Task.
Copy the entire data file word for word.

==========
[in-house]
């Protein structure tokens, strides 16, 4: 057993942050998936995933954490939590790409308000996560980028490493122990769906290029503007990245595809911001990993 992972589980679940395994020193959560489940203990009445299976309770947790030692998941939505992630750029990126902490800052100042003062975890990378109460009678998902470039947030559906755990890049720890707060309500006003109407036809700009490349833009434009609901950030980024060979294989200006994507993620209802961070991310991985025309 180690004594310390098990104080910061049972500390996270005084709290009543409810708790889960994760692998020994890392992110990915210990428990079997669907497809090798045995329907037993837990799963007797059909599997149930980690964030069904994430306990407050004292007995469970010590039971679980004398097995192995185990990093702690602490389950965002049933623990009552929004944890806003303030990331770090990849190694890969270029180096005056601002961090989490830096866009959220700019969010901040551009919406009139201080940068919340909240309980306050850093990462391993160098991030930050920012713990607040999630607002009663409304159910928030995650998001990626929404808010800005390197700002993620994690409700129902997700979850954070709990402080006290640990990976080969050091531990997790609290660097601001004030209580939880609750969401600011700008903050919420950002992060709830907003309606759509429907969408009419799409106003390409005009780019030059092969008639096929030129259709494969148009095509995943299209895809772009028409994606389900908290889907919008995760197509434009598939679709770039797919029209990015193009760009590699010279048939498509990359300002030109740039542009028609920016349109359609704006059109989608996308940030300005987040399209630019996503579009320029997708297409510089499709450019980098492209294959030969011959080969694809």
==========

[in-house]
């Protein structure tokens, strides 16, 4: 057993942050998936995933954490939590790409308000996560980028490493122990769906290029503007990245595809911001990993 992972589980679940395994020193959560489940203990009445299976309770947790030692998941939505992630750029990126902490800052100042003062975890990378109460009678998902470039947030559906755990890049720890707060309500006003109407036809700009490349833009434009609901950030980024060979294989200006994507993620209802961070991310991985025309 180690004594310390098990104080910061049972500390996270005084709290009543409810708790889960994760692998020994890392992110990915210990428990079997669907497809090798045995329907037993837990799963007797059909599997149930980690964030069904994430306990407050004292007995469970010590039971679980004398097995192995185990990093702690602490389950965002049933623990009552929004944890806003303030990331770090990849190694890969270029180096005056601002961090989490830096866009959220700019969010901040551009919406009139201080940068919340909240309980306050850093990462391993160098991030930050920012713990607040999630607002009663409304159910928030995650998001990626929404808010800005390197700002993620994690409700129902997700979850954070709990402080006290640990990976080969050091531990997790609290660097601001004030209580939880609750969401600011700008903050919420950002992060709830907003309606759509429907969408009419799409106003390409005009780019030059092969008639096929030129259709494969148009095509995943299209895809772009028409994606389900908290889907919008995760197509434009598939679709770039797919029209990015193009760009590699010279048939498509990359300002030109740039542009028609920016349109359609704006059109989608996308940030300005987040399209630019996503579009320029997708297409510089499709450019980098492209294959030969011959080969694809």